When Justin Calhoun and his fiancé moved to Honeoye from Kentucky last year, he quickly fell in love with Honeoye Lake, Sandy Bottom Park and its walking trail. While Calhoun enjoyed the peace and quiet the Sandy Bottom Walking Trail brought to his meditative walks, he believed he could add another layer of interaction to the trail experience. He decided to create Pokestops along the trail, in the park and in town.
“I have been a fan of Pokémon since I was a teenage and a fan of Pokémon Go! since it came out in 2016,” said Calhoun, originally from Rochester, New York. Pokémon Go! is an interactive game for which players must walk around and be physically active. Players go to different stops to play, finding Pokémon, battling and more. “In the game’s gyms, you can see different people who are in the gym,” continued Calhoun. “When I first moved here, I didn’t see much going on [in the game].”
Having mostly lived in metro areas, Calhoun was delighted to get away from the city atmosphere. “Watching the sunrise and sunset here is beautiful,” observed Calhoun. “The Cummings Nature Park, taking the dogs for walks around there…the whole area is so peaceful and nice. You always see people walking their dogs, and you get to talk with people you meet.”
“I figured why not try to make a couple of stops along the trail so that I could do something active with my game while I walk?” explained Calhoun. “I live right next to the Sandy Bottom Walking Trail, and I frequent it with my dogs.”
In fact, Calhoun and his fiancé, a vet assistant have six dogs. “My fiancé used to work 24-hour, emergency vet clinic in Kentucky,” he said. “That is she got her four dogs, and I had my two. They keep me busy!”
Once the idea struck, Calhoun was off and running, or rather, walking. “It was pretty easy within the game,” Calhoun shared. “You have to reach a certain level within the game to nominate places as stops, which I had already reached. The stops are usually historic landmarks, churches and points of interest in the community, and Sandy Bottom Trail is a landmark within Honeoye, so that made it easy, too.”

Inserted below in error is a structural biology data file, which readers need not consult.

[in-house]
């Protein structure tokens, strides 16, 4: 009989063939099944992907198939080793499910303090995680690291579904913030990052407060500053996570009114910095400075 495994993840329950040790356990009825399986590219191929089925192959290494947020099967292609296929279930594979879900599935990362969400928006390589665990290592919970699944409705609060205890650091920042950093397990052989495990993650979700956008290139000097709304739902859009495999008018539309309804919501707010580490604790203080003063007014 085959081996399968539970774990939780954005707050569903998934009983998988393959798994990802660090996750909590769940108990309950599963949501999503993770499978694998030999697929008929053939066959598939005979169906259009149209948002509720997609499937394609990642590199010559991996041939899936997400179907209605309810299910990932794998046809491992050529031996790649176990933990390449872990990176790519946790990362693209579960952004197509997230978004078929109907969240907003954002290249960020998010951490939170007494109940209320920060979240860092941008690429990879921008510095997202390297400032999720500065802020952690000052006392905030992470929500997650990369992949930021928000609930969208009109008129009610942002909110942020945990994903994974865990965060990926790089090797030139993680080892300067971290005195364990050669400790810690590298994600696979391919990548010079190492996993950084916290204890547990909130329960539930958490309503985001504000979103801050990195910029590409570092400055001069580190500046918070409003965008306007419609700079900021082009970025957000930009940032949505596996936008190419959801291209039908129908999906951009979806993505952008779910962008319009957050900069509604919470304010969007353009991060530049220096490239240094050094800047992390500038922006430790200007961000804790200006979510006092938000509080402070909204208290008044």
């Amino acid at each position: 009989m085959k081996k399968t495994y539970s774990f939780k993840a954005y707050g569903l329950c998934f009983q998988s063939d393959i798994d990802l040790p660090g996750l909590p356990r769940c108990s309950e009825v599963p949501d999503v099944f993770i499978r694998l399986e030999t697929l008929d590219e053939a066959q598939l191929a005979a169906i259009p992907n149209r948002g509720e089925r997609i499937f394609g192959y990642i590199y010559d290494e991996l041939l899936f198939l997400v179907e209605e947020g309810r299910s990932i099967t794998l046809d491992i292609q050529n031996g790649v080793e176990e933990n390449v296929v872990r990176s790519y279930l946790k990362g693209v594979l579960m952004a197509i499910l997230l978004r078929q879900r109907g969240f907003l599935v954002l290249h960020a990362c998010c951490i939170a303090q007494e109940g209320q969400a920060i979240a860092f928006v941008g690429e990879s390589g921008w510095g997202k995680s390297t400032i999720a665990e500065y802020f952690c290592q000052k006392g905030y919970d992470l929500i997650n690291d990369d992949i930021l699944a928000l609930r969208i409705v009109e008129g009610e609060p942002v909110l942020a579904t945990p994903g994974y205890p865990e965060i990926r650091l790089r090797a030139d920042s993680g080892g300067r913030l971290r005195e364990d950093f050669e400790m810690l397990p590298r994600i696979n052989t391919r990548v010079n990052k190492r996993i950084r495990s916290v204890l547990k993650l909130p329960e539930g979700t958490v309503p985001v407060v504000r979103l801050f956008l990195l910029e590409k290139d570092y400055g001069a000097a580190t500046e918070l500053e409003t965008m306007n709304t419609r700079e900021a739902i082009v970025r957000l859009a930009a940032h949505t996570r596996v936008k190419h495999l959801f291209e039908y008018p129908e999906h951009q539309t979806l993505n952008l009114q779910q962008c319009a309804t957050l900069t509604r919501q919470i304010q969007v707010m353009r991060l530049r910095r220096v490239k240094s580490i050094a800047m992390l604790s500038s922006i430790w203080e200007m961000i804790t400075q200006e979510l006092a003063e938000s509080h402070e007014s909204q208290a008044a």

Next, Calhoun chose his stops. “I used the bridge and the information hut as stops,” he said. “The game turned the pavilion into a gym where you battle and get coins.” Calhoun made some more stops and still wasn’t done.
“Slowly, as I started getting more stops into the town, I started seeing more and more people participating. I thought I would try to expand it, so I made a couple of additional stops at the trail head, on Main Street and at the library,” he added.
For Calhoun, like many others, the benefits of the game extend well beyond exercise. “It gets me out in the community,” said Calhoun. “You can get a couple of people together and battle at a specific gym in some groups. It is fun and interesting; you get to meet new people you probably wouldn’t have normally.”
Contrary to what some may think, the game isn’t just for kids either. “You get people my age that are doing it, teenagers and in between,” said Calhoun, thirty-three. “I have met people from teenagers to fifty and sixty-year-olds. It very surprising that they know about Pokémon and that they are playing the game in general, and It is nice to have a community, the community of gamers, yes, and others. It’s a diverse crowd.”
Referring to Pokémon Go!, Calhoun added, “Avon actually has a huge community. I have made a lot of friends there, and I spend a lot of time in Avon. It would be nice to do more within the game in Honeoye.”
Even so, Calhoun’s Pokémon Go! efforts have not gone unnoticed. “I have had a couple of people…notice the stops. The game doesn’t tell you who put the stops in, but I’ve said I have been trying to work on putting some stops in Honeoye. Some people have noticed and thanked me for doing that.”
For Calhoun, it has been a complete success. “For me, it is personal,” he shared. “I wanted to get away from unhealthy influences. This has encouraged me to go on more walks, have a little fun and keep that better lifestyle.”